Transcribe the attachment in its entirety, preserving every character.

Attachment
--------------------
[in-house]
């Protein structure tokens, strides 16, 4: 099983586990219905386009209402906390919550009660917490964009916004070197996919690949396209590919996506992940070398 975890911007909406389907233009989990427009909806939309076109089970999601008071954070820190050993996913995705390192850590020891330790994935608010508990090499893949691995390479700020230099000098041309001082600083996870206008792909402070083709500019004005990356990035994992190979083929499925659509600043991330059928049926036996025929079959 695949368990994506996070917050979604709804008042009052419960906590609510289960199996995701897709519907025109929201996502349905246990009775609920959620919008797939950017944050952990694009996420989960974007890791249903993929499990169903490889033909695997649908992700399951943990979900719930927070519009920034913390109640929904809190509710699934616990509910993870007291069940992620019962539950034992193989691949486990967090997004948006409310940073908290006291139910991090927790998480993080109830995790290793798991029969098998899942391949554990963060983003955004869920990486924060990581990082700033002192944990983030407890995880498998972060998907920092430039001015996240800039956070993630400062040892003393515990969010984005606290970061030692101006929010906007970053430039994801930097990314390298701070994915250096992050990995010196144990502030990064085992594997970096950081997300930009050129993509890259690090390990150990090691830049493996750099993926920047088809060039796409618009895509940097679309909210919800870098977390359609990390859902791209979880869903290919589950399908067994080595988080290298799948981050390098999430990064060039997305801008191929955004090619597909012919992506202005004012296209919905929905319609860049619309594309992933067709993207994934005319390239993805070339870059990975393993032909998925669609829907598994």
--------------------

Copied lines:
[in-house]
């Protein structure tokens, strides 16, 4: 099983586990219905386009209402906390919550009660917490964009916004070197996919690949396209590919996506992940070398 975890911007909406389907233009989990427009909806939309076109089970999601008071954070820190050993996913995705390192850590020891330790994935608010508990090499893949691995390479700020230099000098041309001082600083996870206008792909402070083709500019004005990356990035994992190979083929499925659509600043991330059928049926036996025929079959 695949368990994506996070917050979604709804008042009052419960906590609510289960199996995701897709519907025109929201996502349905246990009775609920959620919008797939950017944050952990694009996420989960974007890791249903993929499990169903490889033909695997649908992700399951943990979900719930927070519009920034913390109640929904809190509710699934616990509910993870007291069940992620019962539950034992193989691949486990967090997004948006409310940073908290006291139910991090927790998480993080109830995790290793798991029969098998899942391949554990963060983003955004869920990486924060990581990082700033002192944990983030407890995880498998972060998907920092430039001015996240800039956070993630400062040892003393515990969010984005606290970061030692101006929010906007970053430039994801930097990314390298701070994915250096992050990995010196144990502030990064085992594997970096950081997300930009050129993509890259690090390990150990090691830049493996750099993926920047088809060039796409618009895509940097679309909210919800870098977390359609990390859902791209979880869903290919589950399908067994080595988080290298799948981050390098999430990064060039997305801008191929955004090619597909012919992506202005004012296209919905929905319609860049619309594309992933067709993207994934005319390239993805070339870059990975393993032909998925669609829907598994």